IETF Corner, March, 2001
The Internet Engineering Task Force dealt with some 30 Requests For Comment in February, dealing with topics including IPv6, privacy, routing, and security logging. Included are links to all the month's original RFCs.
By Pete Loshin | Mar 13, 2001
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30 RFCs in 28 DaysFebruary was a good month for new RFCs, with over one a day announced on average throughout the month. More impressive is the breadth of topics covered: from IPv6 security to reliable multicast to mobile IP to web replication and caching to routing to security logging to IP telephony, and more. There is truly something for everyone this month.
Choosing one or two of this month's crop to profile is next to impossible, so I've selected a handful of the more interesting or significant RFCs to highlight. But be sure to skim the full list so you don't miss anything important.
IPv6 Privacy IssuesOne of IPv6's coolest features is stateless address autoconfiguration. Stateful autoconfiguration has been around since BOOTP, and later the Dynamic Host Configuration Protocol (DHCP): all authorized hosts are added explicitly to a boot server's list, and when a host is ready to connect, it gets checked off the list. This is fine, as long as you know all the hosts you'll ever possibly want to allow to be connected to your network. With stateless autoconfiguration, any host that asks for a network address can get one. As originally specified, stateless autoconfiguration had the host using its link layer (e.g., Ethernet) interface address in its IPv6 address. This would, in theory, allow web publishers (and others) to link traffic with individual hosts, resulting in a potential privacy hack. RFC 3041, "Privacy Extensions for Stateless Address Autoconfiguration in IPv6," specifies a way for hosts to randomly choose an address that periodically changes, making privacy invasion a non-issue.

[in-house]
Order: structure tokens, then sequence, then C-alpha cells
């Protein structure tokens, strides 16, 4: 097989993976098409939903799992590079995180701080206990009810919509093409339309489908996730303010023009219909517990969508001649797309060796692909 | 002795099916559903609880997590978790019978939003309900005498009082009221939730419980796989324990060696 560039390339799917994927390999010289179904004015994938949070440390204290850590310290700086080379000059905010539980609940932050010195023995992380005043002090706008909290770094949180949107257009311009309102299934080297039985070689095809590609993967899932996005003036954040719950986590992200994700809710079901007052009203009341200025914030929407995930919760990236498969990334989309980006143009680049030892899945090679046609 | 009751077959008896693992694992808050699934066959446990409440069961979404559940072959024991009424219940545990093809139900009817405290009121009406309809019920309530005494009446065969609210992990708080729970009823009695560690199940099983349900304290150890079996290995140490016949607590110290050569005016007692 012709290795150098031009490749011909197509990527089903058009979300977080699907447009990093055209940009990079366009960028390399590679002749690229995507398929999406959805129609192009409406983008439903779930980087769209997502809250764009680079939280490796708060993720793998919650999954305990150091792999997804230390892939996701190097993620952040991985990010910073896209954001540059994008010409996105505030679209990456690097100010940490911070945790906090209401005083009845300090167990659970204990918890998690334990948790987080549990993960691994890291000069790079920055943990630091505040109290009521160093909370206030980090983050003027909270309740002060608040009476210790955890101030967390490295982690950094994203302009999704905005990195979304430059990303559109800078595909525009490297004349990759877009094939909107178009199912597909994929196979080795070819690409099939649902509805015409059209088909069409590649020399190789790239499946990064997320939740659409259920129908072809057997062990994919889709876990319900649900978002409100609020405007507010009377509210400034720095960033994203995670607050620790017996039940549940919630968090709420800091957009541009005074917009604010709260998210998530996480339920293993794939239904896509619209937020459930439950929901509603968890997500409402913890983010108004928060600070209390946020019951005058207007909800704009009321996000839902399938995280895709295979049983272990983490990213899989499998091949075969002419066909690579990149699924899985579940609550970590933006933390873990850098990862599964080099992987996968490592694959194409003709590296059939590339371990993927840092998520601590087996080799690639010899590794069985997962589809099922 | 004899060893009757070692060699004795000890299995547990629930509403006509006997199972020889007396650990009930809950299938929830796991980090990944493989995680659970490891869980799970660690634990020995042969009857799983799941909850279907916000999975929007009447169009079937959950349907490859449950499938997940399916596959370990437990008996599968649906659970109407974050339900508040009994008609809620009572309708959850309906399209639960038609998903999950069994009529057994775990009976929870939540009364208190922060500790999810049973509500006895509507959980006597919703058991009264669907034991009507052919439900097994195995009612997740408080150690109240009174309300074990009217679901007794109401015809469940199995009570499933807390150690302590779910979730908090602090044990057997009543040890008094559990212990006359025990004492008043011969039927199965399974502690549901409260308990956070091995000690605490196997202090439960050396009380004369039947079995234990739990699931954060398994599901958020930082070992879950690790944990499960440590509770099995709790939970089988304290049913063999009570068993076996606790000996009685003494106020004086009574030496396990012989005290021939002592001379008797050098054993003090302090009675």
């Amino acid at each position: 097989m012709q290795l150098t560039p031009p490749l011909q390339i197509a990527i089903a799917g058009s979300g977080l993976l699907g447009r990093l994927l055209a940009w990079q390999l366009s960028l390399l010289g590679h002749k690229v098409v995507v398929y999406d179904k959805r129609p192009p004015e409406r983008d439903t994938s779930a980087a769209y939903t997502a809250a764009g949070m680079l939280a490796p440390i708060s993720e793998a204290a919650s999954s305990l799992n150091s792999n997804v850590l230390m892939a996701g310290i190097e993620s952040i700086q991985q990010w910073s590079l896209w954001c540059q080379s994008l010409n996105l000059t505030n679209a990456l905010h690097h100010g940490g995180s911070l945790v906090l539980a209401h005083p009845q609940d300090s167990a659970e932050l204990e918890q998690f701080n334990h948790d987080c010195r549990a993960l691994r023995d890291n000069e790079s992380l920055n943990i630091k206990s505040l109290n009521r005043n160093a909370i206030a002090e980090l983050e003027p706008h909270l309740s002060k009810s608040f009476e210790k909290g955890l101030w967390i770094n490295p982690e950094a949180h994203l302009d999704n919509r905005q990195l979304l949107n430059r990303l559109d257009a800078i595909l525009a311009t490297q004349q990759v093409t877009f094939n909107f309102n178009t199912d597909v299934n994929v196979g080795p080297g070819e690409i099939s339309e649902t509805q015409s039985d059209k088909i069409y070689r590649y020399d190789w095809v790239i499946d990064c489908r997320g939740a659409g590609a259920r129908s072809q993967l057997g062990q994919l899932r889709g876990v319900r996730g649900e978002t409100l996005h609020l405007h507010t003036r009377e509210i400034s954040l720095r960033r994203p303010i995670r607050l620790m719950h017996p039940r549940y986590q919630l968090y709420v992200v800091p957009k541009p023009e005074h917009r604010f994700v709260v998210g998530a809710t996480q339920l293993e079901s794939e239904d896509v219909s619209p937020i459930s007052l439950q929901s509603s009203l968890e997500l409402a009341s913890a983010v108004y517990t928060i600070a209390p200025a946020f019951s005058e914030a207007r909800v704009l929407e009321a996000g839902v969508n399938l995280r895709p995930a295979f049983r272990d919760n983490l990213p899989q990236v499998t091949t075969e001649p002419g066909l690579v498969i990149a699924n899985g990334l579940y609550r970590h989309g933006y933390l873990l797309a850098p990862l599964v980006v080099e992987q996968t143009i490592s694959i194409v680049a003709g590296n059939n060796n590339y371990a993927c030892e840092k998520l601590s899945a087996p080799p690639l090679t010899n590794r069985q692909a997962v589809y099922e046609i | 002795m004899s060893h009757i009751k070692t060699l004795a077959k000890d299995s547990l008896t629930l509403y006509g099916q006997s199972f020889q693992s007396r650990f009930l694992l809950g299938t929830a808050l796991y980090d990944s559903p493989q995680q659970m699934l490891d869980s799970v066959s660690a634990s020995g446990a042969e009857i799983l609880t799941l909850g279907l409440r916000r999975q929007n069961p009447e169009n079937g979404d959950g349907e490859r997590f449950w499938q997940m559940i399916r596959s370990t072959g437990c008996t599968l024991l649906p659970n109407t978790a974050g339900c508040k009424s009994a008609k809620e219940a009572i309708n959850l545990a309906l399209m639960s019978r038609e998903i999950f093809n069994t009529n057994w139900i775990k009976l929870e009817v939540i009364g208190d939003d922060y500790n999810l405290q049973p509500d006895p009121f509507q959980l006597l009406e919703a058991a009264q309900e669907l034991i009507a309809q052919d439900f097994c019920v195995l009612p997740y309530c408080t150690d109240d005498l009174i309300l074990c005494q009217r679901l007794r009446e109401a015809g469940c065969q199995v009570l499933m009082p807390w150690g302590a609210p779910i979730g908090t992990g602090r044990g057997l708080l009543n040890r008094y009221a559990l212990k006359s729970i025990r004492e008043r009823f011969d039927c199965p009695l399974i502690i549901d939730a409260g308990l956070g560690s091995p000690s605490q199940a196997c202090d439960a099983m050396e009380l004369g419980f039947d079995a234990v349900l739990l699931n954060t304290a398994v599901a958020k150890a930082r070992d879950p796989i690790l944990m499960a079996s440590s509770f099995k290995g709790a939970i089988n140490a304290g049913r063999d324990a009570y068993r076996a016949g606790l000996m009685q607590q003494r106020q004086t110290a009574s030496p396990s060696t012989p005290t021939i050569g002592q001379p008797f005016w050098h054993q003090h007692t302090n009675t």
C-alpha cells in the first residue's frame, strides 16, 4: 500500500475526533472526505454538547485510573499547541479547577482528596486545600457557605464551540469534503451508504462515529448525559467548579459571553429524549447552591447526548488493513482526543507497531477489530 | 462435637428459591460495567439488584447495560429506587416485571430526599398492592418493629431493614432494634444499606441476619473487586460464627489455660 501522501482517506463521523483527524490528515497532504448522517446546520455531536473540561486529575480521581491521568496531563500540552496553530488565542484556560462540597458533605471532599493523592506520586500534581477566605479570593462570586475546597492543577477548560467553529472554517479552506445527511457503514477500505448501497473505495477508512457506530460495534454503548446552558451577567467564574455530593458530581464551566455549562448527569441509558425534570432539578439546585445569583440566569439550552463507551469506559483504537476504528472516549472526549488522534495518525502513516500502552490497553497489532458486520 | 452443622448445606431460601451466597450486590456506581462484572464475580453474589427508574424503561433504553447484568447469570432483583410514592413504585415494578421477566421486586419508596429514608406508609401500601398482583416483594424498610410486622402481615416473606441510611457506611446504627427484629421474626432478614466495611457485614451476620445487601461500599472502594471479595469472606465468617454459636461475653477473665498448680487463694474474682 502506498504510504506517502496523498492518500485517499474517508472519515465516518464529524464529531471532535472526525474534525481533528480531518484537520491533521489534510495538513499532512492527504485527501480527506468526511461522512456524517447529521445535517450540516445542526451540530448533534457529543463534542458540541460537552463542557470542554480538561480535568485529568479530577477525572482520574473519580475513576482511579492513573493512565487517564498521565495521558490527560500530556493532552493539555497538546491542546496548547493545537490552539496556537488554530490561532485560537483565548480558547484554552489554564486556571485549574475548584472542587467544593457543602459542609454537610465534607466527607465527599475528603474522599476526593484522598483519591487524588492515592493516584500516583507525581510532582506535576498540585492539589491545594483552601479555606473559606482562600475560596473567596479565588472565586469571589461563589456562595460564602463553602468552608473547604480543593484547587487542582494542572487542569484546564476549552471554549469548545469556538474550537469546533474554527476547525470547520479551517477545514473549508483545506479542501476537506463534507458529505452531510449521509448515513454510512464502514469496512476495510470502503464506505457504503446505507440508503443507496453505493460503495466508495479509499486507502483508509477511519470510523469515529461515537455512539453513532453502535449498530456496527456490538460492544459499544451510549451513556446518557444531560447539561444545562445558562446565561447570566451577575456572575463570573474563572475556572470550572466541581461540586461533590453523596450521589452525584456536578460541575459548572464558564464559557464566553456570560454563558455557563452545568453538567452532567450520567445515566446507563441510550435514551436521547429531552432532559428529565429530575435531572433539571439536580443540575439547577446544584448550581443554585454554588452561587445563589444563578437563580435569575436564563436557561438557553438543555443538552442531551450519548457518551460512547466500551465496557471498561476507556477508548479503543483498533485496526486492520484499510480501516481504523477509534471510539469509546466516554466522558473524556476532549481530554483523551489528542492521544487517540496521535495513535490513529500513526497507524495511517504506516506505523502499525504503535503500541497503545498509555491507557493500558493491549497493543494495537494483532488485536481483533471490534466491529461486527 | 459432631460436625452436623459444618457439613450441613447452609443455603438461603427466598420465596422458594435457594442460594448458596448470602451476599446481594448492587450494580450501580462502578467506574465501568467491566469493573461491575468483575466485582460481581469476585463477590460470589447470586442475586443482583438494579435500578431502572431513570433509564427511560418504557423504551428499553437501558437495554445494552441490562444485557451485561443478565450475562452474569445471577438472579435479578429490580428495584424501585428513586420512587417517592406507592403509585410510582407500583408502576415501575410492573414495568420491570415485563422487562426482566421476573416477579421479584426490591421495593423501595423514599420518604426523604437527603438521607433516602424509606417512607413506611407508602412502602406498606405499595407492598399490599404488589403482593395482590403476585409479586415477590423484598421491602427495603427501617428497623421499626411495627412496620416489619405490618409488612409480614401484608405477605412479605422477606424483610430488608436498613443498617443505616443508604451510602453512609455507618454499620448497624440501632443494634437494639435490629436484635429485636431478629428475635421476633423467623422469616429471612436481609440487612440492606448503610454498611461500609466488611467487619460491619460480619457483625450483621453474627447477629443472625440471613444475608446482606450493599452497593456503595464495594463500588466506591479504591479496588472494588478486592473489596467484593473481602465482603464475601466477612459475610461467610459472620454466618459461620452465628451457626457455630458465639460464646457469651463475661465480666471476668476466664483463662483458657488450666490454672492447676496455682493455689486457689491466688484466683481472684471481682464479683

Building Blocks for Reliable MulticastReliability is something that might, at first sight, seem impossible to apply to multicast. One to many transmission over the Internet must use as its transport the User Datagram Protocol (UDP), which can give no guarantees about reliability. However, reliable multicast is still a rational goal to work toward, especially considering the great benefits it could provide. RFC 3048, "Reliable Multicast Transport Building Blocks for One-to-Many Bulk-Data Transfer," reports on some of the research that is being done in this area and breaks down the problem into a set of building blocks. For a quick but complete introduction to the problem domain, first read RFC 2887, "The Reliable Multicast Design Space for Bulk Data Transfer," and then RFC 3048.